Before equipping anything to the paper doll, a few key pieces had to be researched.

  • Body Morphology. Every bit of armour and clothing has 8 variations to suit the male and female body shapes of Argonians, Elves, Humans, and Khajiit. The correct texture set must be mapped to the correct race and gender.
  • Position. The X, Y coordinates of each item on paper doll is coded into their texture files. This is tightly coupled to morphology.
  • Draw Order. Every item template has a value to determine the correct item rendering order on paper doll.
  • Equip Table. The equipment slots available to player and rules for what is equipped where.

I won’t go into detail about the first three, that information is just managed by the API as part of importing or generating items. The equip table is a little interesting however with a total of 27 slots available. I use the same index setup as Daggerfall itself.

  • 00 Amulet0 (amulets, torcs, etc.)
  • 01 Amulet1
  • 02 Bracelet0
  • 03 Bracelet1
  • 04 Ring0
  • 05 Ring1
  • 06 Bracer0
  • 07 Bracer1
  • 08 Mark0
  • 09 Mark1
  • 10 Crystal0
  • 11 Crystal1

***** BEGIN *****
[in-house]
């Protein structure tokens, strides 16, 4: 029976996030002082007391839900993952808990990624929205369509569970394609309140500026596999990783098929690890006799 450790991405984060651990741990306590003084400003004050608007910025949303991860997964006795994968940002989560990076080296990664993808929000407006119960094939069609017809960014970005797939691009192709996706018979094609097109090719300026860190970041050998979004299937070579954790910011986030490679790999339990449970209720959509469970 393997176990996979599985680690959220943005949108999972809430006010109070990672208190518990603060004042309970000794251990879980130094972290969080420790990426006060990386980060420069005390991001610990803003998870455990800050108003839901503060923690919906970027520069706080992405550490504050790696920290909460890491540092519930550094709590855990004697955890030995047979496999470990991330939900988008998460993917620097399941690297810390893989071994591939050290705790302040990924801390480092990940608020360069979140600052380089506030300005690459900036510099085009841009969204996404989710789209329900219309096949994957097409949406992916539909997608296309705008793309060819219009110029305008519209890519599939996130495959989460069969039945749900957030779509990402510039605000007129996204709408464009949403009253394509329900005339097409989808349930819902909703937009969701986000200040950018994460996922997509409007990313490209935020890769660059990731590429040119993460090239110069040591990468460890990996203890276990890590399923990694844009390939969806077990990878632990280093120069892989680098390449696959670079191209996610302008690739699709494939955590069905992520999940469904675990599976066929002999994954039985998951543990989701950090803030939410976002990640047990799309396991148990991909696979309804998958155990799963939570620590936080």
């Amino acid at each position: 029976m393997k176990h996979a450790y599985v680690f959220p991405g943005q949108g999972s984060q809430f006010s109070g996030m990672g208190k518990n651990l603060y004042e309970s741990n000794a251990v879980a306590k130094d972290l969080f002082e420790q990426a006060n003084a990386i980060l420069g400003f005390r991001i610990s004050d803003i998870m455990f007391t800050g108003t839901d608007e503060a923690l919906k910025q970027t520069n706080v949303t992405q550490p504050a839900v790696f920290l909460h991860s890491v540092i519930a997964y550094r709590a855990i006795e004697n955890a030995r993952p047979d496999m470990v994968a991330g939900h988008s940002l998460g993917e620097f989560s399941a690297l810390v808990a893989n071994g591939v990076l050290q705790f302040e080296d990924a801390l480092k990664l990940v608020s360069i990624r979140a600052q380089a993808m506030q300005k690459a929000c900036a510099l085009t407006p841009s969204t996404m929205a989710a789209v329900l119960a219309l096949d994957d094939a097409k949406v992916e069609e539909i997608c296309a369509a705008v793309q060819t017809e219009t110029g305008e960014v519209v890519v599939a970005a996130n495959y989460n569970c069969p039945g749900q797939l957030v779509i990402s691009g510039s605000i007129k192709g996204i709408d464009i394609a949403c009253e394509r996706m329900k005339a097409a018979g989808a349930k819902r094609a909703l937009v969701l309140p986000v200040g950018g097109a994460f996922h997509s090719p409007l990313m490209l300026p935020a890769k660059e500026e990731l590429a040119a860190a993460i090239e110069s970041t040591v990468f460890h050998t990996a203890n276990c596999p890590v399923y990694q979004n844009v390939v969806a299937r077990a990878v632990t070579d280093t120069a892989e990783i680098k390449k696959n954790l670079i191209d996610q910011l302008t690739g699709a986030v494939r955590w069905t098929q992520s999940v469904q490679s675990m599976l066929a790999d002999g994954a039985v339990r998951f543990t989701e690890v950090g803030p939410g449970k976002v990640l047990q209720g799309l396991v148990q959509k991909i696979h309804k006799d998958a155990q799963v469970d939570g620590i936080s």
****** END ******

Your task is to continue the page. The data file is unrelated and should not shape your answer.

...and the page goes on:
• 12 Head (helms)
  • 13 RightArm (right pauldron)
  • 14 Cloak1 (casual cloak, formal cloak)
  • 15 LeftArm (left pauldron)
  • 16 Cloak2
  • 17 ChestClothes (shirt, straps, armbands, eodorics, tunics, surcoats, robes, etc.)
  • 18 ChestArmor (cuirass)
  • 19 RightHand (right-hand weapon, two-hand weapon)
  • 20 Gloves (gauntlets)
  • 21 LeftHand (left-hand weapon, shield)
  • 22 Unknown1
  • 23 LegsArmor (greaves)
  • 24 LegsClothes (khajiit suits, loincloths, skirts, etc.)
  • 25 Unknown2
  • 26 Boots (boots, shoes, sandals, etc.)

The two unknowns could just be reserved indices as I was unable to find any equipment Daggerfall mapped to these slots. If there’s more to this, I’m confident it will be found in future testing.

As usual the API handles equipping items for developer, it’s easy as calling EquipItem(item) on the entity’s equip table. If an item of that type is already equipped, it will be dropped in the next compatible slot (if one is free) or swap out an existing item based on swap rules for that item template.